Release:2020, Vol. 6. № 2 (22)
About the authors:Alyona I. Pershina, Master Student, The Russian and Foreign Literature Department, University of Tyumen; email@example.com
The subject of this article is the literary landscape of Western Siberia, which was represented in “Essays from life in Siberia” (1895) by Nadezhda Aleksandrovna Lukhmanova.
The relevance of this research is determined by the increased importance of studying “local” texts of Russian culture, including the need for a more detailed study of the phenomenon of Siberia.
The mythopoetics of landscape in N. Lukhmanova’s “Essays” is considered in the context of prose of the turn of the 19th-20th centuries (G. Uspensky, K. Nosilov). The literary context of the study of “Siberian” texts for the first time includes the stories by S. I. Kartsevsky. The geographical imagery of Western Siberia is reconstructed in the texts under consideration from the point of view of philological analysis, which allows determining the features of representation of the Place in the creative thinking of a particular writer and identifying the individual author’s view of the depicted locus.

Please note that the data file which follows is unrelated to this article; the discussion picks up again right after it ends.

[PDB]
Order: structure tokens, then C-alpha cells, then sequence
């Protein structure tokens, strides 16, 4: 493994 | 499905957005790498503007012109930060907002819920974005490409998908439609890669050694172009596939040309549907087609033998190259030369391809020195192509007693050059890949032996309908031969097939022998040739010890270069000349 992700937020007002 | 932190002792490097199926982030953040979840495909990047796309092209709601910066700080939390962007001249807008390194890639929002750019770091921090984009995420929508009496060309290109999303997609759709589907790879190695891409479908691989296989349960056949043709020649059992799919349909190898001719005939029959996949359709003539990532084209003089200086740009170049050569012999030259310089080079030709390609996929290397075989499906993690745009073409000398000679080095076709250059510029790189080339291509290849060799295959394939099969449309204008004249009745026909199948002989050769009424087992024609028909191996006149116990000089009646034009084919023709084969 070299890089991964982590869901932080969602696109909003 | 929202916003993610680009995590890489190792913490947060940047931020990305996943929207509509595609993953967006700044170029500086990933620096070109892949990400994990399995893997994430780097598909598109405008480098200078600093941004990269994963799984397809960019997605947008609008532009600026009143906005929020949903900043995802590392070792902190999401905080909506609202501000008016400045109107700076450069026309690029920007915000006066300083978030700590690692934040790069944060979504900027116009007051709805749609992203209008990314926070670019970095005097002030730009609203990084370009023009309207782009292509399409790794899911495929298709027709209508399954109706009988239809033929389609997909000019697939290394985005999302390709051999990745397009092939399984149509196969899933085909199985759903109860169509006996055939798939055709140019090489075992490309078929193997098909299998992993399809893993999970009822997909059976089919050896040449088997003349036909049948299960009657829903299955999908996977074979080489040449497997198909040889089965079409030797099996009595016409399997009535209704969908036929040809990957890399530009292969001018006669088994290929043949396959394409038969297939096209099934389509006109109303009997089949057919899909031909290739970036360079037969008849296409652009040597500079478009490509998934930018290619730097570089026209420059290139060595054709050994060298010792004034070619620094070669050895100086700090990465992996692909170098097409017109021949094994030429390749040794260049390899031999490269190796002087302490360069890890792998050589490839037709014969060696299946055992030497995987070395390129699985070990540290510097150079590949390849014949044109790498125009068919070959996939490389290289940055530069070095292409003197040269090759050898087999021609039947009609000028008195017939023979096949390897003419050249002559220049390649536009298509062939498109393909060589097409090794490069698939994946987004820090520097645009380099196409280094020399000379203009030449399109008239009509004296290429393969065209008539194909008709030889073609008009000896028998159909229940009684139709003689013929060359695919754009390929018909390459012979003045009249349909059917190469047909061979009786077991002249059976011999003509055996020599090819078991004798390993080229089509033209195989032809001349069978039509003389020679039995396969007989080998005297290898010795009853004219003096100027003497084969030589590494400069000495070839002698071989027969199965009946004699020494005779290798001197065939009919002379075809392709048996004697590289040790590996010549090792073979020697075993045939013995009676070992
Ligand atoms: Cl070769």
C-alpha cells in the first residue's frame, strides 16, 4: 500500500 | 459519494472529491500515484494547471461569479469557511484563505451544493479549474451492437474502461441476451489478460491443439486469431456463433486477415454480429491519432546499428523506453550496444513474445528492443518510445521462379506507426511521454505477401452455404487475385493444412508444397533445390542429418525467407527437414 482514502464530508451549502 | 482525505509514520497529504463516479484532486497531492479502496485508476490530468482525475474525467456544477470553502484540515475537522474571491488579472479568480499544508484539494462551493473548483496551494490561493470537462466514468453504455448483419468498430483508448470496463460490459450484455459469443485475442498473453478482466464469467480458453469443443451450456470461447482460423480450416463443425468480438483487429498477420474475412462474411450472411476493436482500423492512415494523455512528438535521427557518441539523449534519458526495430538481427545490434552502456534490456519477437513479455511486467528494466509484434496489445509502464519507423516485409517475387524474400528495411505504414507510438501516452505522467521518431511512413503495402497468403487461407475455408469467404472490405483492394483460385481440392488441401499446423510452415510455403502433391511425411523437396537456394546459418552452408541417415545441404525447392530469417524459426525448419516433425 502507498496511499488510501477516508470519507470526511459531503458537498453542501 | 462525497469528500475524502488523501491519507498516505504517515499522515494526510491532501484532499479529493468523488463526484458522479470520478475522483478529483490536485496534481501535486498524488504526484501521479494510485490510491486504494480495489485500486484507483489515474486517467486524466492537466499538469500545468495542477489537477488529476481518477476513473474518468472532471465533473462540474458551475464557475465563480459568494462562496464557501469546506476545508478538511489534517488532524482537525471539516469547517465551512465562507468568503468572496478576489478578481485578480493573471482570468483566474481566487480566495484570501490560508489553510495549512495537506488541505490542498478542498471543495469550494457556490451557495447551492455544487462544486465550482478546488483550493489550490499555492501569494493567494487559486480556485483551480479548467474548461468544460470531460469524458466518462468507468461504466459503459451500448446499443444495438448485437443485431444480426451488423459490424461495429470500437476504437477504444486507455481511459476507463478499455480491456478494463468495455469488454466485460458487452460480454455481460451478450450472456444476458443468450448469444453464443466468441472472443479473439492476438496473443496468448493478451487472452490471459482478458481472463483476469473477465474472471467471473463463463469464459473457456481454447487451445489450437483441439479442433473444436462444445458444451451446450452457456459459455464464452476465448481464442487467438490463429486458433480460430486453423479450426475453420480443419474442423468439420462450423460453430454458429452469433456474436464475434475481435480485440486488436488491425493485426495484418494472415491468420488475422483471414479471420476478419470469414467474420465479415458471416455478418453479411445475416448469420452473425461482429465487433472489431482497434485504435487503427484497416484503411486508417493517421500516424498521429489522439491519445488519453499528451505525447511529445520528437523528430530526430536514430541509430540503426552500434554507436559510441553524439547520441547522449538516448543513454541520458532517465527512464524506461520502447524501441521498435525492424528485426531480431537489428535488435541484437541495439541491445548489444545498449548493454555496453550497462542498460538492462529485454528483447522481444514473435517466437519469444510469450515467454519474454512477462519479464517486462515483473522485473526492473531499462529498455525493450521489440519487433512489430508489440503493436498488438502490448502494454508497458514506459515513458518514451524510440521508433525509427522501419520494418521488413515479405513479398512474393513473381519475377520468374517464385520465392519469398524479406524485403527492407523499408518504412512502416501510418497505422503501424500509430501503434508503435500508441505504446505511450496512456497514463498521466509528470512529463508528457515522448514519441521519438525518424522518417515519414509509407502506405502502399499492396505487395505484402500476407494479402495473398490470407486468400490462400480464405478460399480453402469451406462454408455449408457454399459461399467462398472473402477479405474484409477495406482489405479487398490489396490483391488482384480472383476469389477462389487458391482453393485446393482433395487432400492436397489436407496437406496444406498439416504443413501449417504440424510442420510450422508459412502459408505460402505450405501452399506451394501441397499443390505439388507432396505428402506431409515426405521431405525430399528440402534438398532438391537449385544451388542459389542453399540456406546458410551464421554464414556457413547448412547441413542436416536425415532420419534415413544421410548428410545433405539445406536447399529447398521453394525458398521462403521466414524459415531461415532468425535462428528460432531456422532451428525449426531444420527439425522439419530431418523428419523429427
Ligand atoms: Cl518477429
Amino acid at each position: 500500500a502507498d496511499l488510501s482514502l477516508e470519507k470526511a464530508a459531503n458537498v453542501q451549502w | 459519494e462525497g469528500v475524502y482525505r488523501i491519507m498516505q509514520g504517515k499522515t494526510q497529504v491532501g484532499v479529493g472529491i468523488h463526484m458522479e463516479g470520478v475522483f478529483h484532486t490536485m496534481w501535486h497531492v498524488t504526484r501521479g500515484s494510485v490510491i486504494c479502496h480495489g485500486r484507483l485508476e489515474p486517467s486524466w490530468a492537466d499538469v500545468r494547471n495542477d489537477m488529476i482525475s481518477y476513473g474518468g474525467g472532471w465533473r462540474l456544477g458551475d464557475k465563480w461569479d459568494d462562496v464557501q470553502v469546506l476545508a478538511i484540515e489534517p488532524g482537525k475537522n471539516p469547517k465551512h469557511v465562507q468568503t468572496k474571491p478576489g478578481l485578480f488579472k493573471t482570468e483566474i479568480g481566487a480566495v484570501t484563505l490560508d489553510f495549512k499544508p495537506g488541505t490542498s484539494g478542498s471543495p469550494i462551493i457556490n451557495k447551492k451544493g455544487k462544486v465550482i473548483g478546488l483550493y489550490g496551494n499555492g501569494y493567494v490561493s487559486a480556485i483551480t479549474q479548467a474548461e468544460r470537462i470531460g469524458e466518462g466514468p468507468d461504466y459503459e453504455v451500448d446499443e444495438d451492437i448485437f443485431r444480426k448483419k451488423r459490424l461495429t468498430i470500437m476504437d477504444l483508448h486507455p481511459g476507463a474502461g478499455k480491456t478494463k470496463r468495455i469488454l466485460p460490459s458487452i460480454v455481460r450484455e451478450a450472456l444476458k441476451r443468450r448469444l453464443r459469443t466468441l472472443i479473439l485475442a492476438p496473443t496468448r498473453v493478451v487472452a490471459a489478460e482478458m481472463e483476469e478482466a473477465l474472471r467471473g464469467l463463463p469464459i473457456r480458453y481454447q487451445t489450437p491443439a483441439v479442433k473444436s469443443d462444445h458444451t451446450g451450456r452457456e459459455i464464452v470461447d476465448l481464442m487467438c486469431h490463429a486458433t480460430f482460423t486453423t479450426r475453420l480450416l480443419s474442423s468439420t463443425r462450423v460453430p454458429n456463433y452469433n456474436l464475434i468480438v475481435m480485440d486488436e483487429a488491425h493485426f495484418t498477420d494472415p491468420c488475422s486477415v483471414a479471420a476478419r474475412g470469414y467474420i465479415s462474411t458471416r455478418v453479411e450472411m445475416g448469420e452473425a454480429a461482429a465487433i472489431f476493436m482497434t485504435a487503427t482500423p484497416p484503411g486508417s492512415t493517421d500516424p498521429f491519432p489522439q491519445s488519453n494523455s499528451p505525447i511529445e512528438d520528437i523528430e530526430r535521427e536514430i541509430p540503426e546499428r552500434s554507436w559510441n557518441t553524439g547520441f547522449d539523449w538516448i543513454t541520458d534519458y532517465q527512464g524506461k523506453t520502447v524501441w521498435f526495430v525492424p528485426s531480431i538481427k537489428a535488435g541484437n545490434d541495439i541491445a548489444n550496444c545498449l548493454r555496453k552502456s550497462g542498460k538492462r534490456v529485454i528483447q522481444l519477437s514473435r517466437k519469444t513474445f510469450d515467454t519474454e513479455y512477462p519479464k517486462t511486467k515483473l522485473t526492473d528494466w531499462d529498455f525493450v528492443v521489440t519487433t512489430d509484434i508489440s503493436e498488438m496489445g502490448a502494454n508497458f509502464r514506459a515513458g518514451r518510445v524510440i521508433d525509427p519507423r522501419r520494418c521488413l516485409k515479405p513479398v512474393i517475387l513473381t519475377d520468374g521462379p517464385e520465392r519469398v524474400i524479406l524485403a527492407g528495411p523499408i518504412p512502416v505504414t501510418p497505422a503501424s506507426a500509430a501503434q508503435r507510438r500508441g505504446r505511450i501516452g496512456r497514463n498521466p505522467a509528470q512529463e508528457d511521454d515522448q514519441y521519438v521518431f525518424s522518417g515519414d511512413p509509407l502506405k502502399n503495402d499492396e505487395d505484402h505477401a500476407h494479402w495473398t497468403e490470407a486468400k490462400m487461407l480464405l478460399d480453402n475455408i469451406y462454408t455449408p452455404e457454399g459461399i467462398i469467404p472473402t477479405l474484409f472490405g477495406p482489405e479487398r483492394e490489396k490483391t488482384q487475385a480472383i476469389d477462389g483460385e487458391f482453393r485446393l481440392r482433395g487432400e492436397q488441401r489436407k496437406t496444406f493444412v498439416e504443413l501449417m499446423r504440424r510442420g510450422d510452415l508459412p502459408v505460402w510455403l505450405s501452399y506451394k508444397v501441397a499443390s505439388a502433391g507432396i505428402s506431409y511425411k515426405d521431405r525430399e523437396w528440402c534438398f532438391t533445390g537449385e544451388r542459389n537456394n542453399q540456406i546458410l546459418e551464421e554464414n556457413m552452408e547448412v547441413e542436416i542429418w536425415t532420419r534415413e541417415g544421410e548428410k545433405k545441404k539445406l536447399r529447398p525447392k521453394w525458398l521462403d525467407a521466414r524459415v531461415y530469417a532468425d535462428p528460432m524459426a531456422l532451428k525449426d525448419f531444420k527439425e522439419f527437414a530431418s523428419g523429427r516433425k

“Essays from life in Siberia” by N. Lukhmanova reflect different points of view on the landscape of the Siberian city. Geographical remoteness, climatic conditions, and the closed way of life of old believers form the image of a fortress city, “the country behind the Stone”. The reflected provincial way of life of the city is destroyed on the pages of “Essays” with the arrival of merchant children who were educated in the capital, the growth of industry, the laying of the railway.
Siberia in the minds of newcomers appears “a remote, lost place”, while in the perception of Siberians it is the “native land”, “Paradise”. N. Lukhmanova’s “Essays” reflect the “double mythologem” of Western Siberia: it is “alien”, closed space and at the same time “one’s own”, “reserved”, and “secret”.
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